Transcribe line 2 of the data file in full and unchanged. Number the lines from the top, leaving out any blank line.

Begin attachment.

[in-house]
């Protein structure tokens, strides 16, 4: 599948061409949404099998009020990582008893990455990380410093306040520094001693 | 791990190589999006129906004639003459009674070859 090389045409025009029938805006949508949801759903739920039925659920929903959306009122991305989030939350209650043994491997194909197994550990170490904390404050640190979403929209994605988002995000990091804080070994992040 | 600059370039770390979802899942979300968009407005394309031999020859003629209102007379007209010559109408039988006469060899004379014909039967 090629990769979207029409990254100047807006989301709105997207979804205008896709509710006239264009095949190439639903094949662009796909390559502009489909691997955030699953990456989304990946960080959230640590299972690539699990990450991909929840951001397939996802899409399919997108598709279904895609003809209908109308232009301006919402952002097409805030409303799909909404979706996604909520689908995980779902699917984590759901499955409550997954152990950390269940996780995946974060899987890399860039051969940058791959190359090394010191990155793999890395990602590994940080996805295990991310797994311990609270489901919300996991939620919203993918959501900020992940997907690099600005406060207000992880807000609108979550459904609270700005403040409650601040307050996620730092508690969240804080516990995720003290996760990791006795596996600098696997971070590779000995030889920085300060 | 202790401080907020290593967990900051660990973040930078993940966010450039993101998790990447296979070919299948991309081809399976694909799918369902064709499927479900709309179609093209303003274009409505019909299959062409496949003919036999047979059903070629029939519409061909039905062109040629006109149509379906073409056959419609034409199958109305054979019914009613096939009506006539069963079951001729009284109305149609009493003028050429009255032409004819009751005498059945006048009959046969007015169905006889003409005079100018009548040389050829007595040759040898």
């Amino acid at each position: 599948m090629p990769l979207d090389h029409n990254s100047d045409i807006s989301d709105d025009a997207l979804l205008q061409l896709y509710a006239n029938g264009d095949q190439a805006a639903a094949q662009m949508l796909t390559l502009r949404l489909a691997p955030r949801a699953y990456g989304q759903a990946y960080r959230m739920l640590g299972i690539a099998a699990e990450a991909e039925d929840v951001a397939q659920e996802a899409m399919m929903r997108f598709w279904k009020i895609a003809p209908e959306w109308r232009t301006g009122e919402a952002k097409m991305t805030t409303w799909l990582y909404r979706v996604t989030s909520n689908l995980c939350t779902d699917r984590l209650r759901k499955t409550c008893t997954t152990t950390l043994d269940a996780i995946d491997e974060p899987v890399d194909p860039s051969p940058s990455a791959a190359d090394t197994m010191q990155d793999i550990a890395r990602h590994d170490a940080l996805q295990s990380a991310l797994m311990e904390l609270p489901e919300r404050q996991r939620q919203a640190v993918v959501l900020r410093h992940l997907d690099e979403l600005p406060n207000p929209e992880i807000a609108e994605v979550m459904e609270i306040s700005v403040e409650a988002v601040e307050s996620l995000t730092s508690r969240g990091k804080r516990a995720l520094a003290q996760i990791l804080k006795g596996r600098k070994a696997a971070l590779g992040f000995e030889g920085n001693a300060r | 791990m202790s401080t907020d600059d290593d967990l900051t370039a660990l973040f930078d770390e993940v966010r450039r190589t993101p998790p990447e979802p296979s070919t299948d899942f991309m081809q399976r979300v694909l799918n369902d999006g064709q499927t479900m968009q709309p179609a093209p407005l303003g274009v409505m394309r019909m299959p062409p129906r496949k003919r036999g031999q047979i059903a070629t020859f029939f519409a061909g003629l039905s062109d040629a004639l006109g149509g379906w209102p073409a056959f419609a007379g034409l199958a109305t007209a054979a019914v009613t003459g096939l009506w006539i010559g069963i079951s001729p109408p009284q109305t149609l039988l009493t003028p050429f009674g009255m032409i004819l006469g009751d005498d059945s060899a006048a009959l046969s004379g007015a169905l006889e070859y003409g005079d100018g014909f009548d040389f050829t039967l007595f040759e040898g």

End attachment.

């Protein structure tokens, strides 16, 4: 599948061409949404099998009020990582008893990455990380410093306040520094001693 | 791990190589999006129906004639003459009674070859 090389045409025009029938805006949508949801759903739920039925659920929903959306009122991305989030939350209650043994491997194909197994550990170490904390404050640190979403929209994605988002995000990091804080070994992040 | 600059370039770390979802899942979300968009407005394309031999020859003629209102007379007209010559109408039988006469060899004379014909039967 090629990769979207029409990254100047807006989301709105997207979804205008896709509710006239264009095949190439639903094949662009796909390559502009489909691997955030699953990456989304990946960080959230640590299972690539699990990450991909929840951001397939996802899409399919997108598709279904895609003809209908109308232009301006919402952002097409805030409303799909909404979706996604909520689908995980779902699917984590759901499955409550997954152990950390269940996780995946974060899987890399860039051969940058791959190359090394010191990155793999890395990602590994940080996805295990991310797994311990609270489901919300996991939620919203993918959501900020992940997907690099600005406060207000992880807000609108979550459904609270700005403040409650601040307050996620730092508690969240804080516990995720003290996760990791006795596996600098696997971070590779000995030889920085300060 | 202790401080907020290593967990900051660990973040930078993940966010450039993101998790990447296979070919299948991309081809399976694909799918369902064709499927479900709309179609093209303003274009409505019909299959062409496949003919036999047979059903070629029939519409061909039905062109040629006109149509379906073409056959419609034409199958109305054979019914009613096939009506006539069963079951001729009284109305149609009493003028050429009255032409004819009751005498059945006048009959046969007015169905006889003409005079100018009548040389050829007595040759040898």